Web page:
Glossika recommends following their ‘Glossika 4’ daily schedule, which consists of 4 short sessions of either reviewing material or learning new sentences. And that’s all there is to it!
So how does the program stack up as a serious option for learning a new language? Let’s take a closer look at the pros & cons.
The Pros: What We Love About Glossika
Pro 1: Your Subscription Covers All 60+ Languages
Unlike other programs that you pay per language, with Glossika you can try out a massive range of languages, all included in your subscription. This is ideal for anyone who is taking on the monumental task of learning multiple languages at once.
Importantly, it includes less popular languages — often difficult to find in online language programs — such as: Thao, Icelandic, Cebuano, Kazakh, and Uyghur.
In fact, Glossika is determined to support language preservation and therefore offers the following languages free of charge:
- Hakka and Hokkien (Taiwanese)
- Manx and Welsh (UK)
- Wenzhounese (China)
More popular languages like Spanish, French, German etc. are also available in the paid subscription.
Pro 2: Glossika Focuses Heavily on Speaking Skills
In other programs, you might find little in the way of speaking practice unless you find a community of like-minded speakers. However, Glossika makes you repeat each sentence you hear while recording it, training your muscles to get better and better at the pronunciation. This really enhances your confidence when speaking to someone in person.
Pro 3: It’s a Very User-Friendly Concept
After the initial ”wait, is this all?” feeling subsides, you will find that Glossika runs on a very straightforward platform and is incredibly easy-to-use. Your new sentences pop up on the screen and you simply repeat them completing a “rep.” Your “reps” are calculated as you go.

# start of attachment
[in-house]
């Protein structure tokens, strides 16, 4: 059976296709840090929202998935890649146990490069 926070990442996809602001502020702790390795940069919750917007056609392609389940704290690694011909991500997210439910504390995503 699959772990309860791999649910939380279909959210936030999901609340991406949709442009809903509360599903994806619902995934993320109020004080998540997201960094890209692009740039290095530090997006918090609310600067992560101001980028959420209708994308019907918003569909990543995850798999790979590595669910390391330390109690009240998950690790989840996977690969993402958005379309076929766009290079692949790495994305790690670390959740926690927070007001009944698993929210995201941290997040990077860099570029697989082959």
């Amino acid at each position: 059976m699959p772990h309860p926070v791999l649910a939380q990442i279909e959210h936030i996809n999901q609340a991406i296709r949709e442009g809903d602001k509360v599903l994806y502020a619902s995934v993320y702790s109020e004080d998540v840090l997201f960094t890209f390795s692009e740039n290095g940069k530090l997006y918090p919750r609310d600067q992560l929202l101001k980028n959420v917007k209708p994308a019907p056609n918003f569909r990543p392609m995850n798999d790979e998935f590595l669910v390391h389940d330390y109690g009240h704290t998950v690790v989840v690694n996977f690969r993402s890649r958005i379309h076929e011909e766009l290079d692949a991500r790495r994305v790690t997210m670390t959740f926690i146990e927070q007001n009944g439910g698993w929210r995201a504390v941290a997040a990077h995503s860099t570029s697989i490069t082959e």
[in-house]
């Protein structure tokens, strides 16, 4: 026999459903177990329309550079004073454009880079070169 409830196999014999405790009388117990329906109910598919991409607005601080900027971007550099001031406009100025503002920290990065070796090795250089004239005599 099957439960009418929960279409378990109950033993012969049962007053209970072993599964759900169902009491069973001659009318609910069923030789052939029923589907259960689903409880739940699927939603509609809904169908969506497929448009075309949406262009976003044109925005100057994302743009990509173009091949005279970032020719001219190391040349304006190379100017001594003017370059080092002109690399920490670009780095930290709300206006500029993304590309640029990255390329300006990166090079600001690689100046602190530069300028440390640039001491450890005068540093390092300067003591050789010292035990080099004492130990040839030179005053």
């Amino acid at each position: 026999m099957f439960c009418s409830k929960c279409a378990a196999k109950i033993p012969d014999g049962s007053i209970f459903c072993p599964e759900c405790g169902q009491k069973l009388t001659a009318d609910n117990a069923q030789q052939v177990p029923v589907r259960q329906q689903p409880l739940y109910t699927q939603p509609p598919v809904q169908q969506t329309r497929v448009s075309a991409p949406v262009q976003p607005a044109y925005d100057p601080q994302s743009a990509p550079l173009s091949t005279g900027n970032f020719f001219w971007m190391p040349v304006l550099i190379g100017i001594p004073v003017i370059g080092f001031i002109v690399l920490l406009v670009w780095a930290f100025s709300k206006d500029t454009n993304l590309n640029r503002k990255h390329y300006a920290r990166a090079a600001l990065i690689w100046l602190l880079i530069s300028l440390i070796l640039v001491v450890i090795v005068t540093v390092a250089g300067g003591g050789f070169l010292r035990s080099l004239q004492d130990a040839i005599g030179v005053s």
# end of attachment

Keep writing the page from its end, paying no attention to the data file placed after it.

Pro 4: Intuitive Interface
The bilingual sentences (and stressed/IPA texts) are effective as they allow you to absorb the vocabulary and patterns of the new language (i.e. syntax/grammar) without huge effort as they are quite intuitive.
Pro 5: Natural Pace and Intonation
Even if the speed is extremely quick at times, the natural cadence of the language was clear to me when listening to the sentences (with the aid of the text in front of me). This was very useful as vowels are often almost elided when spoken in the manner that native speakers are likely to confront us with.
The Cons: What Glossika Could Improve On
Con 1: Many Translated Sentences - Not All Are Taylor-made For Each Language
Glossika generally uses the same generic root sentences for each language, and so most of the culture-specific information can get lost. It seems like they’ve fallen into the same trap as their more popular twin, Rosetta Stone, by starting from a set of English phrases and building all their various language courses from there.